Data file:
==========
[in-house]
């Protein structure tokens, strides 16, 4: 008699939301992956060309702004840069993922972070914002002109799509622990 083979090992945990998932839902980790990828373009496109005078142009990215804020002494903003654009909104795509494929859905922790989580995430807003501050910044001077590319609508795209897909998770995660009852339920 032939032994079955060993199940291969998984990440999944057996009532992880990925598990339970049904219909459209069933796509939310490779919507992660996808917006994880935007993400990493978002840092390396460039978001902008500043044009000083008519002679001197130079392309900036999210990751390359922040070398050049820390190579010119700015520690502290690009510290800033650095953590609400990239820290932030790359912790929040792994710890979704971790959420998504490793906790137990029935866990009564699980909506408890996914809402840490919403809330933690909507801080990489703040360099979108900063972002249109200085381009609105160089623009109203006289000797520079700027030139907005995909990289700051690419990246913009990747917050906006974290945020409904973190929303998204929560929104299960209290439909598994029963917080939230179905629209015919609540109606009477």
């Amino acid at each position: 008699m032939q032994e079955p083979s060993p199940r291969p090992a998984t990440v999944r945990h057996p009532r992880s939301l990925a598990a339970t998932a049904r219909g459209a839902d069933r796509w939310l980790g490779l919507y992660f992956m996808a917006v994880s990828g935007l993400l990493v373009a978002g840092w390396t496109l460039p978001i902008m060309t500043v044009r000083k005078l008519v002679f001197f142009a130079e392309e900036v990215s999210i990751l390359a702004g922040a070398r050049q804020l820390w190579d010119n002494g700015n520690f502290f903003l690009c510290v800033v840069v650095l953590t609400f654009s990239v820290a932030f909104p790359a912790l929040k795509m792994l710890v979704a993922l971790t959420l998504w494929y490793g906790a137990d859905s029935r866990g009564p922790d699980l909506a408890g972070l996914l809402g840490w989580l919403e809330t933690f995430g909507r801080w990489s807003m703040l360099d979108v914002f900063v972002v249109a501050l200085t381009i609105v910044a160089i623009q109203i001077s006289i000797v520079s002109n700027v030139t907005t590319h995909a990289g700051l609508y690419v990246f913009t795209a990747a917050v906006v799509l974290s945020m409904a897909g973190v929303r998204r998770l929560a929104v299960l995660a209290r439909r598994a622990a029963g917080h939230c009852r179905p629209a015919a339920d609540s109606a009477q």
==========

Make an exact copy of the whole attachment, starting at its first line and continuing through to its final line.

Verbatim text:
[in-house]
């Protein structure tokens, strides 16, 4: 008699939301992956060309702004840069993922972070914002002109799509622990 083979090992945990998932839902980790990828373009496109005078142009990215804020002494903003654009909104795509494929859905922790989580995430807003501050910044001077590319609508795209897909998770995660009852339920 032939032994079955060993199940291969998984990440999944057996009532992880990925598990339970049904219909459209069933796509939310490779919507992660996808917006994880935007993400990493978002840092390396460039978001902008500043044009000083008519002679001197130079392309900036999210990751390359922040070398050049820390190579010119700015520690502290690009510290800033650095953590609400990239820290932030790359912790929040792994710890979704971790959420998504490793906790137990029935866990009564699980909506408890996914809402840490919403809330933690909507801080990489703040360099979108900063972002249109200085381009609105160089623009109203006289000797520079700027030139907005995909990289700051690419990246913009990747917050906006974290945020409904973190929303998204929560929104299960209290439909598994029963917080939230179905629209015919609540109606009477």
């Amino acid at each position: 008699m032939q032994e079955p083979s060993p199940r291969p090992a998984t990440v999944r945990h057996p009532r992880s939301l990925a598990a339970t998932a049904r219909g459209a839902d069933r796509w939310l980790g490779l919507y992660f992956m996808a917006v994880s990828g935007l993400l990493v373009a978002g840092w390396t496109l460039p978001i902008m060309t500043v044009r000083k005078l008519v002679f001197f142009a130079e392309e900036v990215s999210i990751l390359a702004g922040a070398r050049q804020l820390w190579d010119n002494g700015n520690f502290f903003l690009c510290v800033v840069v650095l953590t609400f654009s990239v820290a932030f909104p790359a912790l929040k795509m792994l710890v979704a993922l971790t959420l998504w494929y490793g906790a137990d859905s029935r866990g009564p922790d699980l909506a408890g972070l996914l809402g840490w989580l919403e809330t933690f995430g909507r801080w990489s807003m703040l360099d979108v914002f900063v972002v249109a501050l200085t381009i609105v910044a160089i623009q109203i001077s006289i000797v520079s002109n700027v030139t907005t590319h995909a990289g700051l609508y690419v990246f913009t795209a990747a917050v906006v799509l974290s945020m409904a897909g973190v929303r998204r998770l929560a929104v299960l995660a209290r439909r598994a622990a029963g917080h939230c009852r179905p629209a015919a339920d609540s109606a009477q």